By Steve Krakow
Since 2004 Plastic Crimewave (aka Steve Krakow) has used the Secret History of Chicago Music to shine a light on worthy artists with Chicago ties who’ve been forgotten, underrated, or never noticed in the first place.
Every so often I pick a subject for the Secret History of Chicago Music that can’t reasonably be described as “secret”—usually because I feel they should be better known than they are. And among the big-name groups in Windy City soul and R&B, the Artistics don’t get the love that, say, the Impressions, the Chi-Lites, or even the Five Stairsteps still do. Throw in the fact that a lazily named pre-Talking Heads project also called themselves the Artistics, and you have a real confusing “Google problem” for a first-class vocal group.
The quartet formed at Marshall Metropolitan High School on the west side of Chicago in 1958, with the initial lineup of Curt Thomas (lead), Larry Johnson (first tenor), Jesse Bolian (second tenor), and Aaron Floyd (bass-baritone). Robert Dobyne took over for Thomas in 1960, and the group had the honor of performing at the Democratic National Convention that same year. The Artistics soon began singing backup for R&B star Major Lance, including on his 1963 hit, “The Monkey Time” (which reached number two on Billboard‘s R&B chart and number eight on its pop chart).
The Artistics debuted under their own name in 1962, with the doo-wop-flavored single “Life Begins at Sixteen” b/w “One Way” on S&G Records (copies are now impossibly rare—not even one has ever sold through Discogs). In ’63 influential soul-industry maven Carl Davis signed the Artistics to Okeh (then home to Major Lance), where he was A&R manager. The A side of the group’s first single for Okeh, “I Need Your Love,” is a gritty shouter, and the B side, “What’ll I Do,” is now a beloved dance-floor filler with the northern soul set—but neither song charted.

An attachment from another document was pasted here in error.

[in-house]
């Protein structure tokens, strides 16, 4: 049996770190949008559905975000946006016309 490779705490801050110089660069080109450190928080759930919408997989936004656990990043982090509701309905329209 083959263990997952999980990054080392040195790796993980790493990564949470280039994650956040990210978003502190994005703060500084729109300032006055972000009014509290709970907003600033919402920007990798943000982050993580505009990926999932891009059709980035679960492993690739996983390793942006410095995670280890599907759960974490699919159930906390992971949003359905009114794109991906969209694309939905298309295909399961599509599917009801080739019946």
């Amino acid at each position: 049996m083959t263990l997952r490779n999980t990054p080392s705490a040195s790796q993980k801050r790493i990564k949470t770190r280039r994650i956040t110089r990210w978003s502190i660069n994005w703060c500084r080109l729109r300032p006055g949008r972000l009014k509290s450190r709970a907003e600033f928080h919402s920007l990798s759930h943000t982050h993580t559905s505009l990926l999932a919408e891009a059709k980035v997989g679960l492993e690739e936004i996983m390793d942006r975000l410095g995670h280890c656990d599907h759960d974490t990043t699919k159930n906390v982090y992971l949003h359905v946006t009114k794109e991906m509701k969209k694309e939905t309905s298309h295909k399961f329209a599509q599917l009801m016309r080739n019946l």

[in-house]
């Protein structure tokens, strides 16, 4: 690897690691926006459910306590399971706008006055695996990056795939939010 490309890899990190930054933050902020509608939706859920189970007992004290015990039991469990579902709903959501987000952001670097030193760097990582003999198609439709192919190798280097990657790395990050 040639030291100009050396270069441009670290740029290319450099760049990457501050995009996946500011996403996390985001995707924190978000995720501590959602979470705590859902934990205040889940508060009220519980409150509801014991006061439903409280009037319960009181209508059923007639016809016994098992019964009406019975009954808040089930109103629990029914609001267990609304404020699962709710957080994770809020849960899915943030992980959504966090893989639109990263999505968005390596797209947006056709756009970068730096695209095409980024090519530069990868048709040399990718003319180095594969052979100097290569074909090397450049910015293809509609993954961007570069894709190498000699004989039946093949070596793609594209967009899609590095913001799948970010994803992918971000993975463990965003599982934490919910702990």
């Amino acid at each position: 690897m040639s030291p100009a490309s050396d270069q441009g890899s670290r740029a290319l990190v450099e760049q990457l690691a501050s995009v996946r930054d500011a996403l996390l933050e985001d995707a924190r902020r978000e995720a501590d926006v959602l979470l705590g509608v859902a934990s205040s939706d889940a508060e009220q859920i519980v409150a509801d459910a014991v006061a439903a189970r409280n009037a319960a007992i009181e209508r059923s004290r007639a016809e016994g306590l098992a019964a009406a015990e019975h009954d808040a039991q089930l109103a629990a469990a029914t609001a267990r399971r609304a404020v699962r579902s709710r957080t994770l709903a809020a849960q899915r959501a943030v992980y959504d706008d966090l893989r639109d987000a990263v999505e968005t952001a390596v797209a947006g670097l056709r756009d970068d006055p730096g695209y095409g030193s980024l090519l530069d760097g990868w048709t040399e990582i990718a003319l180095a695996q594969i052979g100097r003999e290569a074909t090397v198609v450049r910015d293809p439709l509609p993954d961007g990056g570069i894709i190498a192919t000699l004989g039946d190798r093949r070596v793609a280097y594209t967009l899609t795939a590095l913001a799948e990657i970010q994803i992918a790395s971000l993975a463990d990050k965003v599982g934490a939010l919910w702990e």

The A side on the Artistics’ second Okeh 45, a smooth and snappy Sam Cooke-ish groover called “Get My Hands on Some Lovin’,” became a minor local hit in ’64 (and it can’t have hurt that it had been cowritten and originally recorded by Marvin Gaye). By this time Dobyne had ceded the lead spot to Charles Davis and then Marvin Smith, who lent his pipes to a pair of upbeat weepers in 1965: “Patty Cake,” coproduced by Curtis Mayfield, and “This Heart of Mine,” which enjoyed significant regional success. The latter was written by Barrett Strong, who was working closely with the Artistics at the time—his recording of “Money (That’s What I Want)” had become Motown’s first smash in 1960.
The group’s last single for Okeh, the light, horn-adorned ballad “Loveland,” came out in 1966, as did their first and only Okeh LP, Get My Hands on Some Lovin’. As its title suggests, it consisted mostly of their previous singles, and it didn’t exactly set the world on fire.
When Carl Davis cut ties with Okeh, the Artistics followed him to his new home at Brunswick Records, where they debuted late in ’66 with the snappy but melancholic single “I’m Gonna Miss You” (written by Smith, Bolian, and Johnson and produced by Davis). It hit number nine on the R&B chart and number 55 on the pop chart. In 1967 the Artistics began a five-album run with Brunswick that lasted till the end of their career.